On Monday, KAN radio interviewed Likud MK David Amsalem ahead of the upcoming votes on the state budget.
Amsalem was asked about a petition published last week that calls on Likud members to pledge never to form a government or join a government with supporters of terrorism, or one which relies on the support of people who had expressed support or sympathy in the past for terrorists.
Amsalem was not asked why the Likud Party teamed up with Itamar Ben-Gvir, an MK convicted in the past of supporting a terrorist movement, but about Ra’am leader Mansour Abbas, whose party is now blamed – by the Likud – for supporting terrorists. He was then asked why nearly the entire Likud faction has signed the petition but party leader Benjamin Netanyahu has not.
Amsalem replied: “The prime minister does not sign petitions.” The answer left the interviewers in shock, and after a couple of seconds, one replied: “What do you mean? I just want to remind you that he is not the prime minister.”
Amsalem then said: “Why does it matter? He’s the prime minister for me. He’s not the acting prime minister, but he was the prime minister, and he will be the prime minister.”
Such a response was not a gaffe. These remarks are part of a long line of statements made by Likud members since the current government was formed, aimed at undermining the government’s legitimacy.
Two weeks ago, Netanyahu celebrated his 72nd birthday at the Knesset. In a video that later went viral, the entire faction was seen giving a standing ovation and joyfully singing: “happy birthday to you, Mr. prime minister.”
One might say the title is an honorific given to those who served in the most senior public position, as is common in the US where “president” is a lifetime title.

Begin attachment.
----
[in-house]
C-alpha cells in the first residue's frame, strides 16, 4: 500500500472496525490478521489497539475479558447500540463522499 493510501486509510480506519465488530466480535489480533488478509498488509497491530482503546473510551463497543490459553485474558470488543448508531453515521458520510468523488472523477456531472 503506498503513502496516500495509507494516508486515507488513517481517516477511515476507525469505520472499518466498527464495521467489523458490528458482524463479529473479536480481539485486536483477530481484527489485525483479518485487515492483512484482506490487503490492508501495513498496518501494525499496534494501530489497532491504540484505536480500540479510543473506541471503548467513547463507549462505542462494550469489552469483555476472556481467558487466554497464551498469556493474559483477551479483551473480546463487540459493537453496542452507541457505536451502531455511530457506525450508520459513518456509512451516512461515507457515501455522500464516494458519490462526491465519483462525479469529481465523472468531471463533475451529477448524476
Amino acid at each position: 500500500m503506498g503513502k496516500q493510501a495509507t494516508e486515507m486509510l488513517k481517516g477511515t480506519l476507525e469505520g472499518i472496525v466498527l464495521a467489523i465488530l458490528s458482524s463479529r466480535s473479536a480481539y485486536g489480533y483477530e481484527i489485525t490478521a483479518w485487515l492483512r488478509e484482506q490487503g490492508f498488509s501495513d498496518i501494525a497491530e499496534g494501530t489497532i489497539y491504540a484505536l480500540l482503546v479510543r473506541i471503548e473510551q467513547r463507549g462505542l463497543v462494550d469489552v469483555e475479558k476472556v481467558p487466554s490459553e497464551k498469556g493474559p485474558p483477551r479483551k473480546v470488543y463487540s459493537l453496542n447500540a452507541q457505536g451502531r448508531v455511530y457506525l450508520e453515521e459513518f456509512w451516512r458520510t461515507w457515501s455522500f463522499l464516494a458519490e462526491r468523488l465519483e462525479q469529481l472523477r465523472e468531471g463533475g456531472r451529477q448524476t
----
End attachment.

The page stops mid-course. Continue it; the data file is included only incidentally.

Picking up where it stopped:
But such is not the case in Israel. We have seen prime ministers who stayed in politics after losing an election race, and none have kept the title. When Ehud Barak became defense minister in 2007, no one referred to him as “prime minister Barak” or even “former prime minister Barak” – they called him “defense minister Barak.” When interviewed today, he is simply referred to as Mr. Barak (after being introduced as a former prime minister).
The same is true with Yitzhak Rabin, who served as prime minister between 1974 and 1977, and then served as a minister in the 1980s. Even Yitzhak Navon, after serving as the country’s president, was referred to as “minister Navon” when he became education and culture minister in 1984.
But the issue at hand is not about titles. It is simply about a small, but vocal group that will not accept anyone but Netanyahu as prime minister
The seeds of this poisonous plant were planted when Netanyahu was still prime minister. His fellow Likud members were expected to abide by his rules, express unequivocal support and defend him on TV and radio. Those who dared to speak against him, like Gideon Sa’ar, were immediately labeled as traitors, and – heaven forbid – “leftists.”
The same process is being carried out against Prime Minister Naftali Bennett. He is called all sorts of names, and there are continuous efforts to undermine the legitimacy of his term in office.
And there’s a dimension of hypocrisy in this process. When Sa’ar presented a bill recently that would prevent a candidate under indictment from running as prime minister, Netanyahu, and the Likud dubbed it as an “Iranian bill,” suggesting that it was undemocratic. But let’s not forget that it was the Likud that suggested passing a bill to install direct voting for prime minister when it saw Netanyahu could not form a government and the “change bloc” was about to form a coalition.
What’s more “Iranian” – acting as if there’s only one person out of nine million Israelis who is fit to be prime minister or supporting a legitimate coalition that was formed by the majority of Knesset?
It is time for Netanyahu supporters to become mensches and accept the people’s will. There’s a legitimate government in place, and as they always said: a prime minister is replaced only in the ballot boxes.